Student Poster.jpgResearch projects are an integral component of many of the core and elective courses in biology.  Students who qualify are also provided the opportunity to conduct more in-depth, independent research projects with individual faculty.


Our students participate in the annual Concord University Undergraduate Research Day in the spring semester and the Pre-Professional / Science Research Day in late November every year.  Students construct professional posters or give short oral presentations at these events.  Some students get the opportunity to accompany faculty to professional conferences off campus.




Faculty Research Interests

Dr. Thomas Ford
My students and I are examining the impacts of coal mining and urbanization on microbial communities in streams.  Bacteria and fungi are important components of stream communities because they are the first to break down leaves and other organic matter falling into the stream, releasing organic compounds that are consumed by other stream organisms, including aquatic insects and fish.  Coal mining introduces heavy metals and alters the pH of streams which may negatively impact the microbial community in streams and, therefore, may impair the break down organic matter.  Similarly, urbanization can alter the chemistry of streams because of the introduction of excess nitrogen and phosphorus.  In addition, urbanized watershed can have elevated levels of fecal coliforms, bacteria from mammalian digestive tracts.  These impairments can significantly alter microbial communities in streams.  Students working with me use a combination of field and molecular methods to measure the impact of these activities on microbial communities in southern WV.  I am also open to working with students on projects related to other topics in ecology and avian biology.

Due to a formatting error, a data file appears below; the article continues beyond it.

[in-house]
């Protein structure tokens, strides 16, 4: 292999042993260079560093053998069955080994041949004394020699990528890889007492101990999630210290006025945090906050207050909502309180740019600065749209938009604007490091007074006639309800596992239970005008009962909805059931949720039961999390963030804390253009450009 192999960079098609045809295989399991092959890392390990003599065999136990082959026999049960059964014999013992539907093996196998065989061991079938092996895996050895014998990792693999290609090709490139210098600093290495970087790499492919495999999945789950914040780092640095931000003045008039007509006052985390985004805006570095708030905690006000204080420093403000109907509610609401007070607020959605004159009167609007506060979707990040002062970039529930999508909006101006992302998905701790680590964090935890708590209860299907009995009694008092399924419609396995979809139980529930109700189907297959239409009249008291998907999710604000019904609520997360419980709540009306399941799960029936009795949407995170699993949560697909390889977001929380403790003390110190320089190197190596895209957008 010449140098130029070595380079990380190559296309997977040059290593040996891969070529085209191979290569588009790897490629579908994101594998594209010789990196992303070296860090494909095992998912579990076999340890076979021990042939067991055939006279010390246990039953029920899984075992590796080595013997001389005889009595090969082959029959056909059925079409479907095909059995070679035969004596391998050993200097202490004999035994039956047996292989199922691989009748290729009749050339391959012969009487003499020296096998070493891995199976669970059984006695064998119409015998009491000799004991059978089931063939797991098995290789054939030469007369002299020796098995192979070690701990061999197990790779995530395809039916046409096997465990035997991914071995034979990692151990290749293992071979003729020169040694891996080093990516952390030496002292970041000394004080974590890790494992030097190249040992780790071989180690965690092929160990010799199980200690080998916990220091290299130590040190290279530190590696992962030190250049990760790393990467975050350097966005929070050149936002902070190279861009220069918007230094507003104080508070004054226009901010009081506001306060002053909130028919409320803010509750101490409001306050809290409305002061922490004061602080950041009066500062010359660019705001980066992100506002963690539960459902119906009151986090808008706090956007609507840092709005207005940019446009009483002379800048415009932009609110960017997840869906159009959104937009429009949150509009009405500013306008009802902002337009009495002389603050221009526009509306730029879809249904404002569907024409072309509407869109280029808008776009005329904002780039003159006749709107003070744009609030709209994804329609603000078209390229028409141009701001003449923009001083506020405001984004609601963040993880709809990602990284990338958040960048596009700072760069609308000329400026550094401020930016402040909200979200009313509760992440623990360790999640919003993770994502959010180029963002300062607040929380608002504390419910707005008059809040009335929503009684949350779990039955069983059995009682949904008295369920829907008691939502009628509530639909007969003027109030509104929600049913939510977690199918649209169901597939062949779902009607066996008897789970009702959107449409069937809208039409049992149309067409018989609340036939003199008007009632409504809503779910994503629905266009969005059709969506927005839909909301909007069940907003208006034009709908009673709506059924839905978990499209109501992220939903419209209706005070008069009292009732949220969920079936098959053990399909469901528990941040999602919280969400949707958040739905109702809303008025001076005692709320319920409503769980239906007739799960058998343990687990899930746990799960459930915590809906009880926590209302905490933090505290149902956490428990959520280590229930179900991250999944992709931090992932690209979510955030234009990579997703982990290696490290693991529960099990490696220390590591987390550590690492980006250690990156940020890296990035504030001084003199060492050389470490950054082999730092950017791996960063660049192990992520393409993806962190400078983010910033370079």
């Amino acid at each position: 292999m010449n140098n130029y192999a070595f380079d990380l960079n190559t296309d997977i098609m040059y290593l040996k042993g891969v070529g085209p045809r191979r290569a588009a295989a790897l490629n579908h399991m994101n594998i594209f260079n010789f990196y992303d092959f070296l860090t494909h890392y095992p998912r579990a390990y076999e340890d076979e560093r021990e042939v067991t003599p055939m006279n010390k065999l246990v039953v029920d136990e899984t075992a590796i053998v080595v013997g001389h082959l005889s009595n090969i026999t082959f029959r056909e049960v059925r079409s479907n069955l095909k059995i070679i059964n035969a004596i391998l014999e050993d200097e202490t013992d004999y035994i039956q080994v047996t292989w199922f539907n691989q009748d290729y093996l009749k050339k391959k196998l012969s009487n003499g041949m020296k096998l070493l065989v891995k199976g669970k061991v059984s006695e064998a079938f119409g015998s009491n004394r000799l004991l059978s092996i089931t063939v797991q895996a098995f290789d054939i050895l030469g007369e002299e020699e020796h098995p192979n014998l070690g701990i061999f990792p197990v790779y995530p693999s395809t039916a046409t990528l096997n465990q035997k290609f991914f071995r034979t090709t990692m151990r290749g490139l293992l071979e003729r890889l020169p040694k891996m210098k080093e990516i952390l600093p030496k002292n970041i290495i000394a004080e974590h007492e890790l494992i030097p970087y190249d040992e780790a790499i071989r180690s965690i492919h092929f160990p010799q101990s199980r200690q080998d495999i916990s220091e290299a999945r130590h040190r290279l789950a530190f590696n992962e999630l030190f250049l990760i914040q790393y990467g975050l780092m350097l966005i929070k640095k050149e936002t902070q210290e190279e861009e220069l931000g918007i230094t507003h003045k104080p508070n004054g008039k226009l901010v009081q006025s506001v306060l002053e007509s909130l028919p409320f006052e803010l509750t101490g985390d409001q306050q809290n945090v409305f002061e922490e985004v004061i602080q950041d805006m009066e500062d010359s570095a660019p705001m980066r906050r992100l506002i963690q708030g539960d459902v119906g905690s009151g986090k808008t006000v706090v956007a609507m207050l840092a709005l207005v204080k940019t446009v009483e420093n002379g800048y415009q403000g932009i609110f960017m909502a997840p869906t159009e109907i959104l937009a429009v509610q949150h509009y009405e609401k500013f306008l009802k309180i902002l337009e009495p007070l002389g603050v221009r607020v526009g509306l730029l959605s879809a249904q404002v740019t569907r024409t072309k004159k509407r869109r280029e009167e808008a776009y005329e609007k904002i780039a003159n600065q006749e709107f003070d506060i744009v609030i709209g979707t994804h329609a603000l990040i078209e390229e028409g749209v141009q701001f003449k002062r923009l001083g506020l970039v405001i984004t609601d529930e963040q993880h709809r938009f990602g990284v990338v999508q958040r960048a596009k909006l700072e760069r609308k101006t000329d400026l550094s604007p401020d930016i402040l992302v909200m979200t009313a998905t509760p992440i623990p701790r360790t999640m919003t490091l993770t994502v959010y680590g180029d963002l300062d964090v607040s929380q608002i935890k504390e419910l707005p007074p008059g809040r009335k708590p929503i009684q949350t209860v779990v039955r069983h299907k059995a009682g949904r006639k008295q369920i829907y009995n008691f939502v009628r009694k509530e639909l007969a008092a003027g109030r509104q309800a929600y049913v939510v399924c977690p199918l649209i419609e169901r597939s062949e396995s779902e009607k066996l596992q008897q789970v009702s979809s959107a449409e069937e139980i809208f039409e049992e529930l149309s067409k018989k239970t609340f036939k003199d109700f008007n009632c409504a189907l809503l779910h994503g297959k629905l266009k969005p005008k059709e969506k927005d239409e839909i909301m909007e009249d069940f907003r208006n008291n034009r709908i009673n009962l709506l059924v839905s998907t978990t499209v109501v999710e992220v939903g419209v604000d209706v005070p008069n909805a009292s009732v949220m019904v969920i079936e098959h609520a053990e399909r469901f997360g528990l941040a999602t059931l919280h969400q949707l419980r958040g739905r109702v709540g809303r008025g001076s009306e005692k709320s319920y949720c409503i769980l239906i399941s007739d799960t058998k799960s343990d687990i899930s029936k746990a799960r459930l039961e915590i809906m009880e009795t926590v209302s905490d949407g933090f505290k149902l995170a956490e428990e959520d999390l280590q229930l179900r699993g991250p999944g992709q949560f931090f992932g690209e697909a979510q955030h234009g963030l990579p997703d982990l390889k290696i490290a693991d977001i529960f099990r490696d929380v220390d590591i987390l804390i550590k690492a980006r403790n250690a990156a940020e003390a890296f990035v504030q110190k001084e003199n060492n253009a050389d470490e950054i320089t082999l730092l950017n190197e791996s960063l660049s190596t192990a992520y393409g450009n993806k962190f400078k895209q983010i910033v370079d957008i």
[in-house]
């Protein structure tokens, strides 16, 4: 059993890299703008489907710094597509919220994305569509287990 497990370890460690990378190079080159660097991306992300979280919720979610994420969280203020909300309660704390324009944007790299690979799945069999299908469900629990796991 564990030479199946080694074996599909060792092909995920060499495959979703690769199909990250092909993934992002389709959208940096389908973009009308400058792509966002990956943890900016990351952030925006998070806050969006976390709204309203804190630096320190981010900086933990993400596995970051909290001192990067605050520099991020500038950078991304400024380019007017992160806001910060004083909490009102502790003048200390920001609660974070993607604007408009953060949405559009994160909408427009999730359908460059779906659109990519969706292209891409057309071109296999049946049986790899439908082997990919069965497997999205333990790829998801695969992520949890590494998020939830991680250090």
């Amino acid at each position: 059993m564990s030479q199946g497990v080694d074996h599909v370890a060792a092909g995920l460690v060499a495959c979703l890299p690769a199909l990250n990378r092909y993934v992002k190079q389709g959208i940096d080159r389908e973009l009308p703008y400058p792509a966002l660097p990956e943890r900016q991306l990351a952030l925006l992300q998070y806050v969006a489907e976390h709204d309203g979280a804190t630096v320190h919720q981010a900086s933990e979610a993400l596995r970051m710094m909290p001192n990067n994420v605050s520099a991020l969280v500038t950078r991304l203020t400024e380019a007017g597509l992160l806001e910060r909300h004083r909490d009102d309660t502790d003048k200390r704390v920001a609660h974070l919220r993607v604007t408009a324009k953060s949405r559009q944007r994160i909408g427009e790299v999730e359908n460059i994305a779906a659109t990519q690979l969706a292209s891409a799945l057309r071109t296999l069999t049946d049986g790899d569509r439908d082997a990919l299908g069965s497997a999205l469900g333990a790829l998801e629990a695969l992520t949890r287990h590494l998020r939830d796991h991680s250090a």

Click here for more information on Dr. Ford's research.